Kabbalistic Concepts

Making the Correction

When we are born we may feel that we are clean slates, unwritten books, without a past to taint the future, wide open and ready to grow. However, according to Kabbalah, while we are born with endless potential to do great things in this lifetime, our slates are not exactly clean.

According to kabbalists, our current life is influenced by the lives we’ve lived previously. We are born with a tikun, or issues we are meant to repair in this life. Tikun is the Aramaic word for “correction.” Our tikun shows us how our past influences our present or more specifically, how the choices we’ve made determine which choices we should make in the future. Our tikun could be related to money, health, or relationships (romantic, platonic, or familial). Meaning, in any particular area of our lives we may need to correct behavior that was reactive or selfish in the past.

Understanding our personal tikun helps us to:

  • Pinpoint weaknesses that lead us off course
  • Recognize unresolved issues from our past
  • Overcome obstacles that may inhibit our growth and ability to connect with the Light
  • Let go of our fears
  • Fulfill our highest potential

How do you identify your personal tikun? It’s really quite simple. Whatever causes you pain or discomfort is your tikun.

Have you ever felt that you were coming up against the same wall repeatedly? Have you ever felt that the universe was conspiring against you, that you couldn’t seem to get a break? When we come face to face with the same problems over and over again, that’s the Creator showing you that you need to work on some aspect of your behavior. That’s your tikun. Unless you learn the lesson, you are bound to repeat it.

Your tikun is like a navigation device in your car. When you make a wrong turn, your tikun reroutes to keep you on course. That road is taking you straight to the issue that you need to work on. Without it, we would get lost and may never fully deal with the issues we are meant to correct. Rav Berg explains, “Our tikun shows us the way, shows us the work we need to do on ourselves.” Until we work through our tikun, we are never fully living, never fully meeting our highest potential for greatness.

The biblical chapter Vayechi tells the story of Jacob's later years, which were much happier than earlier in life. In his younger years he dealt with many troubles—he fled from a brother who wanted to kill him, he was tricked into marrying the wrong woman and had to labor for 14 years before he could finally marry his beloved, then his children sold his favorite son into slavery. “For a hundred and thirty years, Jacob's life was marked by sadness,” says Michael Berg. “But once he moved to Egypt, once he had completed his correction, Jacob could let go of the heaviness that he carried for so much of his life. Now he could truly live.”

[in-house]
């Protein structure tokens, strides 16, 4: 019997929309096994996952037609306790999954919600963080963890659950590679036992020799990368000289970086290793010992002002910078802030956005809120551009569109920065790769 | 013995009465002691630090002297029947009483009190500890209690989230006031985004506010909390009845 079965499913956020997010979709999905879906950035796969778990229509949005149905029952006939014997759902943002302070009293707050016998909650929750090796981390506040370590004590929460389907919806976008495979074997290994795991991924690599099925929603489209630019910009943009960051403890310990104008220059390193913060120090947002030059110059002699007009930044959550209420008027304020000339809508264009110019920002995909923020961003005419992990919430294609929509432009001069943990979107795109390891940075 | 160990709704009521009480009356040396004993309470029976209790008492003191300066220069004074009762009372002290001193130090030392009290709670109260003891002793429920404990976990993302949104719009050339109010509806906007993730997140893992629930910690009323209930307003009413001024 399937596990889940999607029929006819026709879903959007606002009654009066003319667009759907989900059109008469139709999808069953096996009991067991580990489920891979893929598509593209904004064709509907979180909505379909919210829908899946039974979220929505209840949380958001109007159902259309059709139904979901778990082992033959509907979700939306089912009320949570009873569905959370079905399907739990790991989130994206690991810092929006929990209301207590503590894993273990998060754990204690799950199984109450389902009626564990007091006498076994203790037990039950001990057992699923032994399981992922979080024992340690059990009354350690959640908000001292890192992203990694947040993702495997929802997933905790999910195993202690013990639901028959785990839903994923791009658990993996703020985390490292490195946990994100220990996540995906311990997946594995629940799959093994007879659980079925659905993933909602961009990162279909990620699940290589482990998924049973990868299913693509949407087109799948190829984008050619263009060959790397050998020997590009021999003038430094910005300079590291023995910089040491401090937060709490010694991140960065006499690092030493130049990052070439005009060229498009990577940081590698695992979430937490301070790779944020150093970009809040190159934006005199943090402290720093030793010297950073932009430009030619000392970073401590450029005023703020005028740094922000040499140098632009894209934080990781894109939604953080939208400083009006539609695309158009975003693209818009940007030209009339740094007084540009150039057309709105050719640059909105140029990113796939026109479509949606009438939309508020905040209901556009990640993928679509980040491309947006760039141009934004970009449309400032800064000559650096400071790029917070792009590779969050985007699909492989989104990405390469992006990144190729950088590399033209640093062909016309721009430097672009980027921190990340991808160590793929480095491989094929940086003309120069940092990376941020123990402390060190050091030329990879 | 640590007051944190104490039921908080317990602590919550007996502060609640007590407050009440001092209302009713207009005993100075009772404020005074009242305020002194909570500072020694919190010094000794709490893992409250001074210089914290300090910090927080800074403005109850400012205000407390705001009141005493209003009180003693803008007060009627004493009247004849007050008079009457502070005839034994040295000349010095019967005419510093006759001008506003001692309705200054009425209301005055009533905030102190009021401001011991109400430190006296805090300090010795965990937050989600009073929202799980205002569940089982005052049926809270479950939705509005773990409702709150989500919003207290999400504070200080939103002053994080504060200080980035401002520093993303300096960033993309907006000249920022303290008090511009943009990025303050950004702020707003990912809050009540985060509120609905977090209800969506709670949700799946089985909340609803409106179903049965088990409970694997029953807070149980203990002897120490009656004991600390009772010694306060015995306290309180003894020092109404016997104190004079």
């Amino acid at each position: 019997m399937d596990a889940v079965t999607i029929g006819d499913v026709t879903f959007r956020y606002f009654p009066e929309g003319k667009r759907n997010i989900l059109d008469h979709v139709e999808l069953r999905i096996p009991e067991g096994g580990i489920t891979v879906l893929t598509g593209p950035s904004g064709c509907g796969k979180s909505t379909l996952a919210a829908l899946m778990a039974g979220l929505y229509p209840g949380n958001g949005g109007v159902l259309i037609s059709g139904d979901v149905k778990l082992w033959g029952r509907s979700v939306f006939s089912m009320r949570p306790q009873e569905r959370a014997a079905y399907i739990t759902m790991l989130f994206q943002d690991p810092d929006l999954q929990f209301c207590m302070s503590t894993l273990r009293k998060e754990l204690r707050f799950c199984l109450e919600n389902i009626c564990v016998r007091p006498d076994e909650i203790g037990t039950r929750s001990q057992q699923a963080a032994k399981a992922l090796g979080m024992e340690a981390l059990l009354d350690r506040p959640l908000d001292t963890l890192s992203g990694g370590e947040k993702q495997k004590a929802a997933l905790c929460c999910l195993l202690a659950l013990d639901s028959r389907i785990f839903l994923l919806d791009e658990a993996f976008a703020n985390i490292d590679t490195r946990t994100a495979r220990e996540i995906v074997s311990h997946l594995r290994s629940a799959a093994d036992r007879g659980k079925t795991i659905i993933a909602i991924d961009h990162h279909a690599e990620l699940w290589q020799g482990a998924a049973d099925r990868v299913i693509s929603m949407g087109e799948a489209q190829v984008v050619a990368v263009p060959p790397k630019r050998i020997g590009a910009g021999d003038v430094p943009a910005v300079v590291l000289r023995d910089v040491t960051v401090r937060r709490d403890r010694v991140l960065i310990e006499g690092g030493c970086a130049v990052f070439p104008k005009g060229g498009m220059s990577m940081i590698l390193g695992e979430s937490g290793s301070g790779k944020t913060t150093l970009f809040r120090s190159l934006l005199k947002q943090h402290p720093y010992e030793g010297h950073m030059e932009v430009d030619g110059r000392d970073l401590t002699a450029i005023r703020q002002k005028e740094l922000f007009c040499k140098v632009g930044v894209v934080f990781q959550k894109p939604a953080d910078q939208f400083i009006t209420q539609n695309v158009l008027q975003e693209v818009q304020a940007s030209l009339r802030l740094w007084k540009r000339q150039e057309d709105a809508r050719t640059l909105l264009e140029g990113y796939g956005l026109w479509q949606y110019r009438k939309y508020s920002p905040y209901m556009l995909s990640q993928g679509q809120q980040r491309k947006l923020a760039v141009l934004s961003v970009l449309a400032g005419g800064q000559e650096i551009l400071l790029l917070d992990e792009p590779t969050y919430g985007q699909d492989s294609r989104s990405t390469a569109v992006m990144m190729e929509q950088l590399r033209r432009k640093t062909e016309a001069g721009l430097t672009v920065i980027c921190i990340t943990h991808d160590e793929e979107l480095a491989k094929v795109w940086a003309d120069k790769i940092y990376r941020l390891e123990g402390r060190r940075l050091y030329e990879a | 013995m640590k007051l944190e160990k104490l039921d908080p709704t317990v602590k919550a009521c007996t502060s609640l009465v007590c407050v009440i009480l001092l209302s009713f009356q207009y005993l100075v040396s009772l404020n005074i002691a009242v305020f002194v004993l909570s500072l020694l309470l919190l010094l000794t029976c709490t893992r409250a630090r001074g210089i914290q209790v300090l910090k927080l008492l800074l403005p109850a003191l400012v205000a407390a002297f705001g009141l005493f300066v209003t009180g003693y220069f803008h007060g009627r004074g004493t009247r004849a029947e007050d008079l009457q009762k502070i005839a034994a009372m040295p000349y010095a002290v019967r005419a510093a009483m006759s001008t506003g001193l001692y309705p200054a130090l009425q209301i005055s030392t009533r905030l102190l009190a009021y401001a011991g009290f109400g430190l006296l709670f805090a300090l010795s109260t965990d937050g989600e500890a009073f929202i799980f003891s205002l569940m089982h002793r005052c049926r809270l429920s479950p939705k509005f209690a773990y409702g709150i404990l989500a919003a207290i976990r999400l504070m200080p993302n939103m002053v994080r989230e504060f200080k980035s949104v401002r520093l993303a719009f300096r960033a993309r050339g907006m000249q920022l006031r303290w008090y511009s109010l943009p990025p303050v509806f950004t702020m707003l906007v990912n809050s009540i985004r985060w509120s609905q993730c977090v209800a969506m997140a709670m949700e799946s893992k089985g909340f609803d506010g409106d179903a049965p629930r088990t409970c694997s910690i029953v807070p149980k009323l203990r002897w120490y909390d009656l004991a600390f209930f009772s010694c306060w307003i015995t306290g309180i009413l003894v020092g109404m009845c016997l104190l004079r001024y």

We each have roadblocks that we are not meant to circumvent. In order to correct our tikun, it is important to look at our behavior and tackle that roadblock head-on. It’s easy to displace responsibility and blame others or claim innocence. The hard work is acknowledging the hand we play in our own happiness and fulfillment.

For example, perhaps you find it hard make decisions. You feel that by taking a side you might hurt someone. Rather than make a choice you try to please all parties involved and in the past, ended up suffering the consequences. In order to correct this, you may need to build self-confidence so you can become proactive and meet conflict with your truth in mind.

Or it’s possible that you experienced injustice in the past and lost something very dear to you. As a result, it’s difficult for you to trust others and you may feel the need to cling to your possessions and relationships when you feel threatened, whether the threat is real or not. Correcting this tikun will involve letting go of fear and anger in order to trust again and see the best in others.

These are just two examples of the kinds of corrections that some tackle in order to fulfill their true purpose. “Each of us comes into this life with a tikun, a correction we must take on,” says Michael Berg. “Avoiding that work can lead to depression, and even when we engage in it, our doubts and uncertainties can contribute to our pain. But once we recognize what we are here to correct and succeed at the hard work of clearing away our tikun, those thorny thickets give way to lush meadows, and sorrow gives way to exuberance and joy, just as it did for Jacob.”

The sooner we do the work and correct our tikuns, the sooner we will be able to truly live. The road to happiness and fulfillment may not be smooth. Know that your work lies where you feel pain and discomfort. This is your tikun; this is what you are meant to correct in this life.

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